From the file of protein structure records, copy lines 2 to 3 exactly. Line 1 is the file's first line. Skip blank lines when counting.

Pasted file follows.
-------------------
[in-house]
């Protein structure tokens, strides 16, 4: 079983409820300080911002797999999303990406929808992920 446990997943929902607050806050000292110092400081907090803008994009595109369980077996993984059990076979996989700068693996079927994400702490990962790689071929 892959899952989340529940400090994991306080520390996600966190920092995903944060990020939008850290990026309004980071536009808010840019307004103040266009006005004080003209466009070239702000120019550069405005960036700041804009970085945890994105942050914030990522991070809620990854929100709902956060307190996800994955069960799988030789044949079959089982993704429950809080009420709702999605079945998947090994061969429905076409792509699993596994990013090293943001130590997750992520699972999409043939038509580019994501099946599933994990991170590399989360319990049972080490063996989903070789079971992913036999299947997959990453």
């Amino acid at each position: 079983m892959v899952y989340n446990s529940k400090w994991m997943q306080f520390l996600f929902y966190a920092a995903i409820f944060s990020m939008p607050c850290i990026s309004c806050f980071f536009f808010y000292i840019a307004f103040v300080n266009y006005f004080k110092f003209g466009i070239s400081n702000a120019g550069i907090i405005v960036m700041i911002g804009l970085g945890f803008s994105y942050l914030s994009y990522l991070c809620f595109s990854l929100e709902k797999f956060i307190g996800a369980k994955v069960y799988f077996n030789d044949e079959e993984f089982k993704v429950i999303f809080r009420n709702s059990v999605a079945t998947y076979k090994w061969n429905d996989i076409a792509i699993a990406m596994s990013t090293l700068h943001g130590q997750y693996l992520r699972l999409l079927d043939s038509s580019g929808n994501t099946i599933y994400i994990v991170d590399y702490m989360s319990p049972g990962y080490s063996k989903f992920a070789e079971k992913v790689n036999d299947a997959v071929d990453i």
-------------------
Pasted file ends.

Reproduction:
């Protein structure tokens, strides 16, 4: 079983409820300080911002797999999303990406929808992920 446990997943929902607050806050000292110092400081907090803008994009595109369980077996993984059990076979996989700068693996079927994400702490990962790689071929 892959899952989340529940400090994991306080520390996600966190920092995903944060990020939008850290990026309004980071536009808010840019307004103040266009006005004080003209466009070239702000120019550069405005960036700041804009970085945890994105942050914030990522991070809620990854929100709902956060307190996800994955069960799988030789044949079959089982993704429950809080009420709702999605079945998947090994061969429905076409792509699993596994990013090293943001130590997750992520699972999409043939038509580019994501099946599933994990991170590399989360319990049972080490063996989903070789079971992913036999299947997959990453």
């Amino acid at each position: 079983m892959v899952y989340n446990s529940k400090w994991m997943q306080f520390l996600f929902y966190a920092a995903i409820f944060s990020m939008p607050c850290i990026s309004c806050f980071f536009f808010y000292i840019a307004f103040v300080n266009y006005f004080k110092f003209g466009i070239s400081n702000a120019g550069i907090i405005v960036m700041i911002g804009l970085g945890f803008s994105y942050l914030s994009y990522l991070c809620f595109s990854l929100e709902k797999f956060i307190g996800a369980k994955v069960y799988f077996n030789d044949e079959e993984f089982k993704v429950i999303f809080r009420n709702s059990v999605a079945t998947y076979k090994w061969n429905d996989i076409a792509i699993a990406m596994s990013t090293l700068h943001g130590q997750y693996l992520r699972l999409l079927d043939s038509s580019g929808n994501t099946i599933y994400i994990v991170d590399y702490m989360s319990p049972g990962y080490s063996k989903f992920a070789e079971k992913v790689n036999d299947a997959v071929d990453i």